Availability: Android, iOS, iPad, Windows Phone, Windows, macOS, Chrome, Firefox (Free)
Frequently Asked Questions
What about your messages?
WhatsApp has reiterated that all messages are end-to-end encrypted. This means that neither WhatsApp, not third parties will access or read your messages.
“Nothing you share on WhatsApp, including your messages, photos, and account information, will be shared onto Facebook or any of our other family of apps for others to see, and nothing you post on those apps will be shared on WhatsApp for others to see,” WhatsApp says.
WhatsApp doesn’t store your messages once they’ve been delivered. Messages are stored on the user’s device and not on WhatsApp’s servers. Once messages are delivered, they are deleted from its servers.
In the course of delivering a message, WhatsApp’s servers store undelivered messages in encrypted form for up to 30 days and if a message is still undelivered after 30 days, WhatsApp claims to delete it.
“When a user forwards media within a message, we store that media temporarily in encrypted form on our servers to aid in more efficient delivery of additional forwards,” WhatsApp adds.
What about your transaction data?
Now that WhatsApp has launched a payments feature in India, it says that if you use WhatsApp Pay, additional information, including payment account and transaction information is processed by the company. This is information required to complete the transaction such as payment method, shipping details and transaction amount.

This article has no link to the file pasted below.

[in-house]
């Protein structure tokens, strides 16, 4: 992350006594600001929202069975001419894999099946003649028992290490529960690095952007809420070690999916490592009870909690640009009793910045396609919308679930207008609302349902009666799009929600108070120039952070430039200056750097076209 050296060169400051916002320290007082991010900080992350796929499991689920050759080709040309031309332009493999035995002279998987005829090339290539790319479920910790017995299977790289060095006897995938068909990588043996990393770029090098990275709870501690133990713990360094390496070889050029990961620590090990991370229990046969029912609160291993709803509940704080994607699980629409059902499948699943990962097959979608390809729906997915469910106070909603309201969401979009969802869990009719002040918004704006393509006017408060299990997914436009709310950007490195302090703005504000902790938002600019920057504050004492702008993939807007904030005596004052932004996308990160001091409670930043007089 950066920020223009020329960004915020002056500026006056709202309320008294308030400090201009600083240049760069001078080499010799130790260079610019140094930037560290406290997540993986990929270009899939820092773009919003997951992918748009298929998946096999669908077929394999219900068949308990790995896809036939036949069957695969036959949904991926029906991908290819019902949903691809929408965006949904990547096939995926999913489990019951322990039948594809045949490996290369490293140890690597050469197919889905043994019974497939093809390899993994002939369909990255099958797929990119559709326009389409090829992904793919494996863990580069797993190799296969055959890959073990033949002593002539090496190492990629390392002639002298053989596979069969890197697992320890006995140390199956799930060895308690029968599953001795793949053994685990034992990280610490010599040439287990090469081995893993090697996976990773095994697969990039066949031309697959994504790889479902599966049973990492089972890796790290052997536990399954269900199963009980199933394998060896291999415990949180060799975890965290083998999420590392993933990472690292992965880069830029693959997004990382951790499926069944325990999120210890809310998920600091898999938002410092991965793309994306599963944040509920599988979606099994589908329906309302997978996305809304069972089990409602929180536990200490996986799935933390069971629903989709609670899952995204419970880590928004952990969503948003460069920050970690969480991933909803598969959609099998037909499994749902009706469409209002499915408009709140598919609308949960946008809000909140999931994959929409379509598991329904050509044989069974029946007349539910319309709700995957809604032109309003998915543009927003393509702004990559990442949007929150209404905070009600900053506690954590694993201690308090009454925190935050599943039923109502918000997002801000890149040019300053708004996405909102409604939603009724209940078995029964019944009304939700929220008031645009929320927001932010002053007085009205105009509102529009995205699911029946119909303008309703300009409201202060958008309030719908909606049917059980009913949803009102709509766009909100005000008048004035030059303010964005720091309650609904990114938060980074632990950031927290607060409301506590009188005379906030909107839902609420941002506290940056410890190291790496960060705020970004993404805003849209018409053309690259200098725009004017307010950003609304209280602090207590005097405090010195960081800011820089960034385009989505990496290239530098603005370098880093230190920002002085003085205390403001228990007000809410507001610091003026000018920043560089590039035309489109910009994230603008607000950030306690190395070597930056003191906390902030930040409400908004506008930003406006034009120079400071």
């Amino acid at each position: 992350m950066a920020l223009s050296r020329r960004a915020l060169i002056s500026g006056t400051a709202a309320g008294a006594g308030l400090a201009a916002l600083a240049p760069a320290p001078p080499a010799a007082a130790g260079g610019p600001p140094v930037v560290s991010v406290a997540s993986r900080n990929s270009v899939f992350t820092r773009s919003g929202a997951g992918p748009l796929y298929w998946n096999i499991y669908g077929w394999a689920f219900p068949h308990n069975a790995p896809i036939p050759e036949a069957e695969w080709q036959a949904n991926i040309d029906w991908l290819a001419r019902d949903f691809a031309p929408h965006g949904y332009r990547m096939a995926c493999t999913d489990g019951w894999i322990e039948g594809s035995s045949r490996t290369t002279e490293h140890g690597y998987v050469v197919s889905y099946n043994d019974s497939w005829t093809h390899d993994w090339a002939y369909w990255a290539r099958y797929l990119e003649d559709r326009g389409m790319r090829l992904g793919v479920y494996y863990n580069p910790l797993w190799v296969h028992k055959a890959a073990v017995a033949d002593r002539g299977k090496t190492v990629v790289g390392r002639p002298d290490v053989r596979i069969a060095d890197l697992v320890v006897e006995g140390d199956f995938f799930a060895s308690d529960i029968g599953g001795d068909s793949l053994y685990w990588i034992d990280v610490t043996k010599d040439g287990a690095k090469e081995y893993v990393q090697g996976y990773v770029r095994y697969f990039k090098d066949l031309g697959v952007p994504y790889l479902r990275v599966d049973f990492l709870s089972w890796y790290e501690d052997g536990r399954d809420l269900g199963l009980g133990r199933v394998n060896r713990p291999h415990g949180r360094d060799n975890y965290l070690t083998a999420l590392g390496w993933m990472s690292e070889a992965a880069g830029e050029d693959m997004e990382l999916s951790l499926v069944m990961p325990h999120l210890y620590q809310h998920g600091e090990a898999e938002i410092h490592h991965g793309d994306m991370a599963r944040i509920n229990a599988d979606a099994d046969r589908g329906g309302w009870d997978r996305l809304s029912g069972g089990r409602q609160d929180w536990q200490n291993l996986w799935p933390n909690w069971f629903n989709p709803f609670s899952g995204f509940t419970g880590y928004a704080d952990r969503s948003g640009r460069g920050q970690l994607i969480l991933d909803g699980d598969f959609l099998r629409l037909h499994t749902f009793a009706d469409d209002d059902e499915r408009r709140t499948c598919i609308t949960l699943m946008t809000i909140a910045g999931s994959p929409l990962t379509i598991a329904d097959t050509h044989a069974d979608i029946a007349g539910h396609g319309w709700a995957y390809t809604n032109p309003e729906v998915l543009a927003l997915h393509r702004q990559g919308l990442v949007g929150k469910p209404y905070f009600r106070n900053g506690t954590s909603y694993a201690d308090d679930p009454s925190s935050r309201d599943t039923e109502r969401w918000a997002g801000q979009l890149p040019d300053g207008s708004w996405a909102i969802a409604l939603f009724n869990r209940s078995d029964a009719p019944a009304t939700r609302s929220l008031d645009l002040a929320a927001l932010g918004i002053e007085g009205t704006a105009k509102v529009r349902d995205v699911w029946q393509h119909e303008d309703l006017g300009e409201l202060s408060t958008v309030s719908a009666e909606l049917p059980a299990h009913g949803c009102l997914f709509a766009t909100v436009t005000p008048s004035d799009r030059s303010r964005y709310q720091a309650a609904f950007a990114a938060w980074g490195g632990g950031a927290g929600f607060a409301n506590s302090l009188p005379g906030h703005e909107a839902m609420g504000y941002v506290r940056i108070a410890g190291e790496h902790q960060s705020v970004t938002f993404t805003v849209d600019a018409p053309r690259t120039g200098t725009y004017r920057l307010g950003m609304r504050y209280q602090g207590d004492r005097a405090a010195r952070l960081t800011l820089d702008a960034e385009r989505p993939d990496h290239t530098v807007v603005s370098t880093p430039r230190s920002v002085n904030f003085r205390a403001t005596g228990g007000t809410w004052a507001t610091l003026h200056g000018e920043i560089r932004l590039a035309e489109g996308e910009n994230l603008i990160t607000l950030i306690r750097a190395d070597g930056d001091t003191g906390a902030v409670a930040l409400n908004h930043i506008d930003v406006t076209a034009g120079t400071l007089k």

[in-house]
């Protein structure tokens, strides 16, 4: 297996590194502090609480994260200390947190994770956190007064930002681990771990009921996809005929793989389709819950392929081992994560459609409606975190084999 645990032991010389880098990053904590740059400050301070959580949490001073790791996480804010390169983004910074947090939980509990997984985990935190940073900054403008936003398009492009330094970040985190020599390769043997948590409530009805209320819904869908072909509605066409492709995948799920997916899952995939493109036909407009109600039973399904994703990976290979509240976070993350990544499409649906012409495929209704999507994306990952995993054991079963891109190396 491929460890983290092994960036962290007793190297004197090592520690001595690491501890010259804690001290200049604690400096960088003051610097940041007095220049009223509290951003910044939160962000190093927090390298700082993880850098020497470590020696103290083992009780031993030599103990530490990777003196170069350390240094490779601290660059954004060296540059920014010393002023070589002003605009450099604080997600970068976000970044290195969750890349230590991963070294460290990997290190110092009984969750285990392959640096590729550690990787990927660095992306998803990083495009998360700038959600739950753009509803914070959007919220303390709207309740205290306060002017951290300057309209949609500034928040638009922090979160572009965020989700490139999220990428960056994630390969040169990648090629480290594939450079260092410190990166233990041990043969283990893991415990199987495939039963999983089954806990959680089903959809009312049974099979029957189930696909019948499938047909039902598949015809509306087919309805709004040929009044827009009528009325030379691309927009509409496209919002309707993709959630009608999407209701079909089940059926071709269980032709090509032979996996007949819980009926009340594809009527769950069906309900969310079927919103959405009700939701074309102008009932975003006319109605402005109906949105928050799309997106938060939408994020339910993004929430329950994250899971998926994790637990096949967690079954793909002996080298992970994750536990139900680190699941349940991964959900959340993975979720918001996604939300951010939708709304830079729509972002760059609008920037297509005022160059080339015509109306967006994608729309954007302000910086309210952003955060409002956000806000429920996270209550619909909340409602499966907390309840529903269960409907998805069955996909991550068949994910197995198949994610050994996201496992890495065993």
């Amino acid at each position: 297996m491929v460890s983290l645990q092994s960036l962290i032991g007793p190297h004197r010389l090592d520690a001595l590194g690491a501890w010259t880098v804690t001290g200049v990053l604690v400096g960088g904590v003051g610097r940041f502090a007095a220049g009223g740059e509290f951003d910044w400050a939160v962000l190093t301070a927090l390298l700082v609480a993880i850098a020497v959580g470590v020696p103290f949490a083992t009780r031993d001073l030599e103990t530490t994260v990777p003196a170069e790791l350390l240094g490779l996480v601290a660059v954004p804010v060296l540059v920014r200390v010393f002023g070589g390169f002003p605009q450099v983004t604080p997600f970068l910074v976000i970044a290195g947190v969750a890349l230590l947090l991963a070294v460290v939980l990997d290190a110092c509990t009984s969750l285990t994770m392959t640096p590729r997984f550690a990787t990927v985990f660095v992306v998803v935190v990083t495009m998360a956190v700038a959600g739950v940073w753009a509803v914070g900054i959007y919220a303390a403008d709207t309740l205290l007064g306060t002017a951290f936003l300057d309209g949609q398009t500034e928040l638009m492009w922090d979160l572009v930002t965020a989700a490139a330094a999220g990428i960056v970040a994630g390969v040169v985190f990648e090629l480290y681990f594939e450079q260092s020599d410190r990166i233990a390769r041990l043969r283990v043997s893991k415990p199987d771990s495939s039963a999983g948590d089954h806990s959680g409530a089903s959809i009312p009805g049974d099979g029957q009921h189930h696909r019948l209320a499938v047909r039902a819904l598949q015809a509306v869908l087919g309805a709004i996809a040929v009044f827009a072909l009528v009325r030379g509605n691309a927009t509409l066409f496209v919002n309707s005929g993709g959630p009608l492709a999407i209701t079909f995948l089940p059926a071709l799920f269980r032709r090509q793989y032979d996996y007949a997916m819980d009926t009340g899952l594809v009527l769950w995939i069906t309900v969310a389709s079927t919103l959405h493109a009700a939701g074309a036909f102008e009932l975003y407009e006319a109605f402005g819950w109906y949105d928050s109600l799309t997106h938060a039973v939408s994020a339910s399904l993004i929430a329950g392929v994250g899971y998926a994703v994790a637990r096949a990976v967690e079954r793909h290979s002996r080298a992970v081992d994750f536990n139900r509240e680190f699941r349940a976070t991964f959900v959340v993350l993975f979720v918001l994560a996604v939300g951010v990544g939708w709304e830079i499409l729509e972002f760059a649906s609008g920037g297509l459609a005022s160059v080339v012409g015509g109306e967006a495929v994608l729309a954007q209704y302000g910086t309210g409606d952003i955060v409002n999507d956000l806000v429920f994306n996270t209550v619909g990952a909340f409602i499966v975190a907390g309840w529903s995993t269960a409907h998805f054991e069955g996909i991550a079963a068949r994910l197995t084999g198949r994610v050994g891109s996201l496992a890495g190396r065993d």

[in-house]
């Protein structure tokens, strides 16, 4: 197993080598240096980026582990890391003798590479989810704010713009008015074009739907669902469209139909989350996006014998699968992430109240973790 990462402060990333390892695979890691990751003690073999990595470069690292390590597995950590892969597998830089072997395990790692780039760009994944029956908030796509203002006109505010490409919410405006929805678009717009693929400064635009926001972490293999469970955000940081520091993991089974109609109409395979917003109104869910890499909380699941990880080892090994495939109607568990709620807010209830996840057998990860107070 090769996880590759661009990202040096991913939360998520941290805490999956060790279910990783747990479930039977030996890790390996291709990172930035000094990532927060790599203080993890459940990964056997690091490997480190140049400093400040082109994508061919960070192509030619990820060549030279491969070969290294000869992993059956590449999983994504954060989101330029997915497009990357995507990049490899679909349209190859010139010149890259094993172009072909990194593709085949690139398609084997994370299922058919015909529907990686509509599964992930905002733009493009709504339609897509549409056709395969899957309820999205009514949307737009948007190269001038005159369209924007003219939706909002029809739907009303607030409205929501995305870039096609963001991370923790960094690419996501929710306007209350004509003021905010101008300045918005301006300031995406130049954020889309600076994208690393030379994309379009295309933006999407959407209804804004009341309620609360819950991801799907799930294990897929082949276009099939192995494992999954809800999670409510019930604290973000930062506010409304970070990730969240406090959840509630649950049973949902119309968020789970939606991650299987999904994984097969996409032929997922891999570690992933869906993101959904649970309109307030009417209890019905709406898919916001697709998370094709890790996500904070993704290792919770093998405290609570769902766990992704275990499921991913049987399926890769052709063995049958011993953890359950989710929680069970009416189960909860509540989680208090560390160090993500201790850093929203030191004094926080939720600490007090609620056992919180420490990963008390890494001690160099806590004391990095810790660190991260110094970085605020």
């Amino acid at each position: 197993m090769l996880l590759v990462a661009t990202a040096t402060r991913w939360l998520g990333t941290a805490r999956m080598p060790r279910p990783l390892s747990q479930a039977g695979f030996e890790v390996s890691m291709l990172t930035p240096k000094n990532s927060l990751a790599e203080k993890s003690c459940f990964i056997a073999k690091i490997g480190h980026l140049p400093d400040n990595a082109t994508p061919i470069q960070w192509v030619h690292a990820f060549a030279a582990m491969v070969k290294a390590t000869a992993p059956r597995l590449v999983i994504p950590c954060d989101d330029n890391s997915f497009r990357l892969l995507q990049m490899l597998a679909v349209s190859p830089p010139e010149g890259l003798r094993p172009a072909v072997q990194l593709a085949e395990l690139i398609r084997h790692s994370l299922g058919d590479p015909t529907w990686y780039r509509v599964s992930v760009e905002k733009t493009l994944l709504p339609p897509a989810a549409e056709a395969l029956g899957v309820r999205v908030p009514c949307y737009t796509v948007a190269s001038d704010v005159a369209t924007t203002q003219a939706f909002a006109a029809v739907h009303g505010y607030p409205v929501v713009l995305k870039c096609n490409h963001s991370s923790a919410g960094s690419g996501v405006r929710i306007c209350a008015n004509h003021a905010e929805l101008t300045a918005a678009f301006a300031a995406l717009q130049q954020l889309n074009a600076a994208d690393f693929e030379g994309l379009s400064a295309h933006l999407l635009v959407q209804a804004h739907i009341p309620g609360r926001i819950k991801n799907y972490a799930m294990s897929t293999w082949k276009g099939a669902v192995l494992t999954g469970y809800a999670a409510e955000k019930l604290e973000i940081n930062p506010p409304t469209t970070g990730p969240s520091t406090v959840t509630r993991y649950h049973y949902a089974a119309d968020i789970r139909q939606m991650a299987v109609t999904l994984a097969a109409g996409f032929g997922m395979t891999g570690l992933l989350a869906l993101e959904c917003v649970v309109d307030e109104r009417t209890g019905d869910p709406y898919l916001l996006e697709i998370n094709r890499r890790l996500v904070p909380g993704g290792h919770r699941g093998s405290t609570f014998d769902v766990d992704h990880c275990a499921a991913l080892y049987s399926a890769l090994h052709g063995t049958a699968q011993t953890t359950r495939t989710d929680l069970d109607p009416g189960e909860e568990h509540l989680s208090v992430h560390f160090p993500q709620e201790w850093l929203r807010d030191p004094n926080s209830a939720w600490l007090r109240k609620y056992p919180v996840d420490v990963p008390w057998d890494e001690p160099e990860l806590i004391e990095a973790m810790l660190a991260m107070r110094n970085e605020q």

What about ads?
However, WhatsApp can use information it has about you to communicate to you about its services and market its services and those of other Facebook companies.
What about businesses and third-part services?
WhatsApp recently launched WhatsApp Business, which allows businesses to contact and communicate with customers through its app. This could include making purchases through the app, or businesses contacting you, sending you order confirmations, flight tickets, tickets to other events, etc.
While chats between you and a Business are end-to-end encrypted, WhatsApp says that once the message is received, it will be subject to the business’s own privacy practices.
“Some businesses will be able to choose WhatsApp’s parent company, Facebook, to securely store messages and respond to customers. While Facebook will not automatically use your messages to inform the ads that you see, businesses will be able to use chats they receive for their own marketing purposes, which may include advertising on Facebook. You can always contact that business to learn more about its privacy practices,” WhatsApp says.
The detailed policy on interacting with businesses can be read here.
What choice do you have?
To continue using WhatsApp, you need to accept the new terms and conditions. If you do not wish to, WhatsApp too, suggests deleting your account.
For users who have already accepted the new terms and conditions, but do not want WhatsApp to share data with Facebook, or other businesses, they will have an additional 30 days to opt out and delete their account.
What happens if you delete your account?
WhatsApp says that when you delete your WhatsApp account, your undelivered messages are deleted from its servers along with any of your other information it no longer needs to operate and provide its services.
However, users must ensure they not only uninstall WhatsApp, but must delete their account from WhatsApp. This can be done by going to settings > Account and selecting ‘Delete my account’.
My personal take on the issue is to JUST WAIT & WATCH! WhatsApp is bound to review the policy changes before long!
Sources: Twitter/Beebom/The News Minute